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Mike Skidmore demonstrations

Portraits in Oils, 2002 Horse Portrait, 2011

Mike offers several types of art training including, in particular, 3-day workshops

See his Summer 2013 newsletter

More information at www.mikeskidmoreonline.com and www.mike-skidmore.com

Portrait in Oils: Horses (17/6/2011)
Mike had described much of his own background during his previous visit (2002, below) so he didn't repeat it all tonight.

He still normally demonstrates his techniques through portraits of people. But he has had many portraits of horses commissioned, so that's what we had asked of him tonight. These portraits would normally take much longer than a two-hour demo and this was the first time he had done one as a demonstration. So, unusually, he was working straight from a photo, right.

He had prepared a canvas by drawing enough 2B pencil lines to guide his painting and then covering the whole lot with several transparent glazes of Burnt Umber acrylic. But mild panic was showing - despite multiple coats the acrylic was going on patchily and not drying properly. He suspected that a student had poured left-over oil paint into his acrylic pot! "We can pretend that the background was supposed to be textured but my main worry is that I may not be able to work over it properly if it's not hard".
As an aside, Mike said that when he did want to slow down the drying of acrylics, he'd found that silk screen glaze was just as effective as ordinary retarder, but cheaper.
Mike underpaints his oils in acrylic.

The pencil drawing was now visible only at close quarters. He made a well-thinned darker mix (Burnt Umber, dark Cadmium Red and some blue) on his palette - a two-foot diameter folding garden table, oils on one half and acrylics on the other - and re-drew the outlines using a small (No.8?) round brush as if it were a pencil.

This was done quite carefully at first but he began to enjoy himself when he was able to use faster, longer lines for the shapes of the mane and the shoulder.
Mike referred frequently to the photo, looking for significant shapes and lines, deciding which to emphasise and which to leave out. "Leaving detail out of a painting can do a lot to stimulate the viewer's imagination and interest".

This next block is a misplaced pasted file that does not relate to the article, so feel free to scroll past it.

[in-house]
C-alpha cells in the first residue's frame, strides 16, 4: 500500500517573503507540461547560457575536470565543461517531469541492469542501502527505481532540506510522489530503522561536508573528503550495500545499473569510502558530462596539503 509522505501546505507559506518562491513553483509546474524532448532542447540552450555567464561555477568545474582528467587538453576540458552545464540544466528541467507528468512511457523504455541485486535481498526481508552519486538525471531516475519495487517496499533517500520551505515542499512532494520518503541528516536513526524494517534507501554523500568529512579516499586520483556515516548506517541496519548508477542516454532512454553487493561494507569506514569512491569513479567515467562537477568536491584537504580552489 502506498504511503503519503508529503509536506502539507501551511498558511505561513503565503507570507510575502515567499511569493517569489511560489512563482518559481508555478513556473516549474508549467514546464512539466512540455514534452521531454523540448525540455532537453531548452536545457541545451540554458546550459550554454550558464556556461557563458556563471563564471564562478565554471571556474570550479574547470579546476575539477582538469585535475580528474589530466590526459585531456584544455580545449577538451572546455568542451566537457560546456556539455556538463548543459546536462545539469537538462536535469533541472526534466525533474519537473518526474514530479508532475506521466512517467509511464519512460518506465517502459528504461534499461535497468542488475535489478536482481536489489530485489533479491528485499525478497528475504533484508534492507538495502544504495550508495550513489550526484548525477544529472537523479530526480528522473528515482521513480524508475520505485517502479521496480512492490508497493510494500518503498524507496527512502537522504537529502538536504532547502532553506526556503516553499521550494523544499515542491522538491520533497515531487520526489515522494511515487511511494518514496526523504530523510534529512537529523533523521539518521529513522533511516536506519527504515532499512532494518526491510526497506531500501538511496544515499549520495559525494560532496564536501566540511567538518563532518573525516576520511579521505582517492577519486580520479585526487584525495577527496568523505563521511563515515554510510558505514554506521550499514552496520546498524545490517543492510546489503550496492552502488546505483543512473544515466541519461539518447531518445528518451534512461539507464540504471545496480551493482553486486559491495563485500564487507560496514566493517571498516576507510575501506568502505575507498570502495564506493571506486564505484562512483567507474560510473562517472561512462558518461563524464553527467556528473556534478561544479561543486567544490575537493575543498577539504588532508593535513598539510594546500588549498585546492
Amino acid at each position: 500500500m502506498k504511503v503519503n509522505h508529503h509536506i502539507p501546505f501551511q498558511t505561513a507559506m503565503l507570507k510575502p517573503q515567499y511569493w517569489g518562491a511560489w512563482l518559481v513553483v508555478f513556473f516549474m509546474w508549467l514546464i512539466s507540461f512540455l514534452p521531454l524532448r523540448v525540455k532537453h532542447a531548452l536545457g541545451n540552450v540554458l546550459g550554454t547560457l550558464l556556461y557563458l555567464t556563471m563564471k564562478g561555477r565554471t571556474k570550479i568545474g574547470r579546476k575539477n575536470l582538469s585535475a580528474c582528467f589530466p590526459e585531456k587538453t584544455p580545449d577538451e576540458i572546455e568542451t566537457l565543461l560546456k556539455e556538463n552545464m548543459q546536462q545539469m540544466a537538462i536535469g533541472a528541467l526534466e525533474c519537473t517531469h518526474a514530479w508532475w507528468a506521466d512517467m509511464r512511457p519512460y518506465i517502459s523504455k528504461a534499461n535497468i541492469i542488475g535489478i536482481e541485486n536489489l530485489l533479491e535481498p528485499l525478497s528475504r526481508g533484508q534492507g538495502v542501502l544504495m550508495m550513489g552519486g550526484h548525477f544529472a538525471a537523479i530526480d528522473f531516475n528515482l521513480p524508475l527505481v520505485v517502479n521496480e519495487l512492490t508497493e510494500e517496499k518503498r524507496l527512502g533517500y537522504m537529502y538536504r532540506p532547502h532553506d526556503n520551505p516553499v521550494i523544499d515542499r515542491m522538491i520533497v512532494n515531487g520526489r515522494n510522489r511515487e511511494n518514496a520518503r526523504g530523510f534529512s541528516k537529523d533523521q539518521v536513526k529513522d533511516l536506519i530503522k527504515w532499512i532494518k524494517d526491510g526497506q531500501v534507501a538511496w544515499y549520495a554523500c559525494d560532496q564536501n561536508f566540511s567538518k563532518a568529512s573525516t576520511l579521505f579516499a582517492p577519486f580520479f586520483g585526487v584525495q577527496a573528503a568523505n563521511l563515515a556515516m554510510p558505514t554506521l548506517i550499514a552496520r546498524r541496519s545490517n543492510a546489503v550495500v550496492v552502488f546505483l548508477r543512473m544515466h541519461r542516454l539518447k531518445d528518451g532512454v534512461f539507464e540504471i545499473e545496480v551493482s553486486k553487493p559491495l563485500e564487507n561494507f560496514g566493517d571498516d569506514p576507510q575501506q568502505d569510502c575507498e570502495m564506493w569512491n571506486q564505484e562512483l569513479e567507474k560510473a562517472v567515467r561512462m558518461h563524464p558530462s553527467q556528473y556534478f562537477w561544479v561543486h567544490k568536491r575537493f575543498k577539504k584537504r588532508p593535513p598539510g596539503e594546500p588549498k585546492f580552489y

Perhaps because the glaze was not drying properly he went on adding darks and shadows, first with the No.8 brush and later with a larger flat one (1/2 inch?).

Then came white. This went on freely but still allowed the lines to show through, the brushstrokes following the direction of the hair. Because the brown underpainting was not dry the white picked it up, taking away its harshness. For finer detail, like the highlights of the buckle and reshaping the eye, he used a smaller brush. His brushes were mostly synthetic ones by Rosemary (and some mongoose ones).

When Mike introduces a new colour he gives it life by starting with a too-dark version and then lightening it gradually by glazing over it.
He managed to keep talking as he painted:

"It's important to enjoy painting - otherwise it will look contrived"

"Painting is all about thinking ahead"

"Use a limited palette" - I don't think he used more than about 5 colours

"Don't paint individual hairs - just paint lightly (quickly) in the right direction"

"In the early stages of a painting, tone is more important than colour"

Only now, just before the break, do more orange tints start to appear.
By the end of the break Mike had nervously decided that the acrylic had dried enough for him to continue in oils. So he turned his palette/table round 180 degrees to the oils side and mixed a new dark with Payne's Grey and Burnt Umber. This mix can be made cooler or warmer by using more or less Payne's Grey.
It was well-thinned with his "secret" thinning medium:
2/3 parts Damar varnish (gives gloss) 4 parts turpentine 2 parts linseed oil 1 part Venetian turpentine.
Panic ensued amongst those who had not met Mike before when he took a big flat brush and put this dark mix over the entire head, almost completely obliterating it.

But he immediately picked up a piece of cloth (and occasionally a Johnson's cotton bud) and started to rub much of the new oil paint away wherever there were lights.

Aside by Sam Dauncey: Due perhaps to odd reflections, these last three photos give the false impression that the mix included white - it was dark and almost opaque but quite glossy.
The soft-edged rubbing out of dark oil paint meant that the more sharply defined acrylic underpainting showed through but had started, subtly, to have more life and form.

Mike then poured some thinner onto the palette. When he mixed white into this, the white was darkened slightly by residual brown. He put this on in the direction of the mane, and for highlights in the buckle and the eye.

The final touches make all the difference. Shadows as well as highlights were added and the chestnut colour heightened with a little orange. Most of the time he held the brush at right-angles to the canvas and moved it only in the direction of the horse's hair, even if this was across an important line. So, during these last minutes he was making countless very short, fine strokes and frequently going back in with cloth and cotton-bud to soften both edges and over-bright spots.

The end of the demo

The final half hour of oils certainly did convert a competent but somewhat flat acrylic underpainting into a portrait with real subtlety and feeling.